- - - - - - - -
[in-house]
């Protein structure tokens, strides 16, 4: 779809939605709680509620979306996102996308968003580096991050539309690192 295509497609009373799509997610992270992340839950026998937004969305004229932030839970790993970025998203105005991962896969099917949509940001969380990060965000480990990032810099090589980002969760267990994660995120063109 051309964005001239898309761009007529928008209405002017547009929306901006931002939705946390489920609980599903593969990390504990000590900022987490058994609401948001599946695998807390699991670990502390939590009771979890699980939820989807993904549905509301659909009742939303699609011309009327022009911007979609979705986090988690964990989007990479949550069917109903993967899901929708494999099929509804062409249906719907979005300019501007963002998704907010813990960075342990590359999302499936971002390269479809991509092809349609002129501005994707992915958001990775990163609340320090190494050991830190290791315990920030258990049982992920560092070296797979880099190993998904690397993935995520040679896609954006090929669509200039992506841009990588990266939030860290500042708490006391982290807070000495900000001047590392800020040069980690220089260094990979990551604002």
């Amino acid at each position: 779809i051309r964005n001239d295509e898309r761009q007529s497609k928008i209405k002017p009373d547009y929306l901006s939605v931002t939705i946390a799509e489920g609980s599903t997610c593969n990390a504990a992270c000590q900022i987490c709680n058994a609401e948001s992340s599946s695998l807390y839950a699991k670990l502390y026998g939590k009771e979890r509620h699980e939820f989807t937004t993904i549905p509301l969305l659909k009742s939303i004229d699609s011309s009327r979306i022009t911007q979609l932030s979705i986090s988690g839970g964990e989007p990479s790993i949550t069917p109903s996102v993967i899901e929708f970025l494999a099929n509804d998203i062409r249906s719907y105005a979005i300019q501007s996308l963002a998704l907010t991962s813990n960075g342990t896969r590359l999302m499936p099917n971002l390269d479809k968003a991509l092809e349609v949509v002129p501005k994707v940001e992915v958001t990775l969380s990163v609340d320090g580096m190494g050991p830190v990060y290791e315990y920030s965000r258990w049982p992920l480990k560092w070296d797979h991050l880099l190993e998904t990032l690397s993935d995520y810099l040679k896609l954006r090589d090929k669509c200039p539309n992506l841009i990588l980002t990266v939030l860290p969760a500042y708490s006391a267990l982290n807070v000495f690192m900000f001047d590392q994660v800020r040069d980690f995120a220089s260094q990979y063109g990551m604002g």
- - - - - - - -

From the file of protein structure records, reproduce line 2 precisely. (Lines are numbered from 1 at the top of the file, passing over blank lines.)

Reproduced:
């Protein structure tokens, strides 16, 4: 779809939605709680509620979306996102996308968003580096991050539309690192 295509497609009373799509997610992270992340839950026998937004969305004229932030839970790993970025998203105005991962896969099917949509940001969380990060965000480990990032810099090589980002969760267990994660995120063109 051309964005001239898309761009007529928008209405002017547009929306901006931002939705946390489920609980599903593969990390504990000590900022987490058994609401948001599946695998807390699991670990502390939590009771979890699980939820989807993904549905509301659909009742939303699609011309009327022009911007979609979705986090988690964990989007990479949550069917109903993967899901929708494999099929509804062409249906719907979005300019501007963002998704907010813990960075342990590359999302499936971002390269479809991509092809349609002129501005994707992915958001990775990163609340320090190494050991830190290791315990920030258990049982992920560092070296797979880099190993998904690397993935995520040679896609954006090929669509200039992506841009990588990266939030860290500042708490006391982290807070000495900000001047590392800020040069980690220089260094990979990551604002």